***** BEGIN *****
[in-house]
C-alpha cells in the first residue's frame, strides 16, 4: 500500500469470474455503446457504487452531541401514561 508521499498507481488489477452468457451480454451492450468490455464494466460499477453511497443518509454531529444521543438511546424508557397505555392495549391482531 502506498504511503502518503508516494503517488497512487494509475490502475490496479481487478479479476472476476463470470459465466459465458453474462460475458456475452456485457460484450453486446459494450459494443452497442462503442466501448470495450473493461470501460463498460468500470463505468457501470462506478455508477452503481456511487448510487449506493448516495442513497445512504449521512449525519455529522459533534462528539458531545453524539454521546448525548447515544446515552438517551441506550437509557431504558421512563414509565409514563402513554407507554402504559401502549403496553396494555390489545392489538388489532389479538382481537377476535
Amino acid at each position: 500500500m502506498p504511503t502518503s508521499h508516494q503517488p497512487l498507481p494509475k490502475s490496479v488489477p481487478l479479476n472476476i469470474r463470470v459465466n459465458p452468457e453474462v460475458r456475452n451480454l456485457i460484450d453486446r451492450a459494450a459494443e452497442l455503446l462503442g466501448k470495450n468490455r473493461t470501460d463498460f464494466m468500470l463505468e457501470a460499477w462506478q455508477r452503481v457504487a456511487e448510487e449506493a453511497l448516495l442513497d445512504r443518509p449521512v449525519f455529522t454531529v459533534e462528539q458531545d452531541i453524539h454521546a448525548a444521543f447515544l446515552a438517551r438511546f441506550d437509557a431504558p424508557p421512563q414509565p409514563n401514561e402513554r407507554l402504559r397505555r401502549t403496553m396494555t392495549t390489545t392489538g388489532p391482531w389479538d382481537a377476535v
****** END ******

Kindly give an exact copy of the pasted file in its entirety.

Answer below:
[in-house]
C-alpha cells in the first residue's frame, strides 16, 4: 500500500469470474455503446457504487452531541401514561 508521499498507481488489477452468457451480454451492450468490455464494466460499477453511497443518509454531529444521543438511546424508557397505555392495549391482531 502506498504511503502518503508516494503517488497512487494509475490502475490496479481487478479479476472476476463470470459465466459465458453474462460475458456475452456485457460484450453486446459494450459494443452497442462503442466501448470495450473493461470501460463498460468500470463505468457501470462506478455508477452503481456511487448510487449506493448516495442513497445512504449521512449525519455529522459533534462528539458531545453524539454521546448525548447515544446515552438517551441506550437509557431504558421512563414509565409514563402513554407507554402504559401502549403496553396494555390489545392489538388489532389479538382481537377476535
Amino acid at each position: 500500500m502506498p504511503t502518503s508521499h508516494q503517488p497512487l498507481p494509475k490502475s490496479v488489477p481487478l479479476n472476476i469470474r463470470v459465466n459465458p452468457e453474462v460475458r456475452n451480454l456485457i460484450d453486446r451492450a459494450a459494443e452497442l455503446l462503442g466501448k470495450n468490455r473493461t470501460d463498460f464494466m468500470l463505468e457501470a460499477w462506478q455508477r452503481v457504487a456511487e448510487e449506493a453511497l448516495l442513497d445512504r443518509p449521512v449525519f455529522t454531529v459533534e462528539q458531545d452531541i453524539h454521546a448525548a444521543f447515544l446515552a438517551r438511546f441506550d437509557a431504558p424508557p421512563q414509565p409514563n401514561e402513554r407507554l402504559r397505555r401502549t403496553m396494555t392495549t390489545t392489538g388489532p391482531w389479538d382481537a377476535v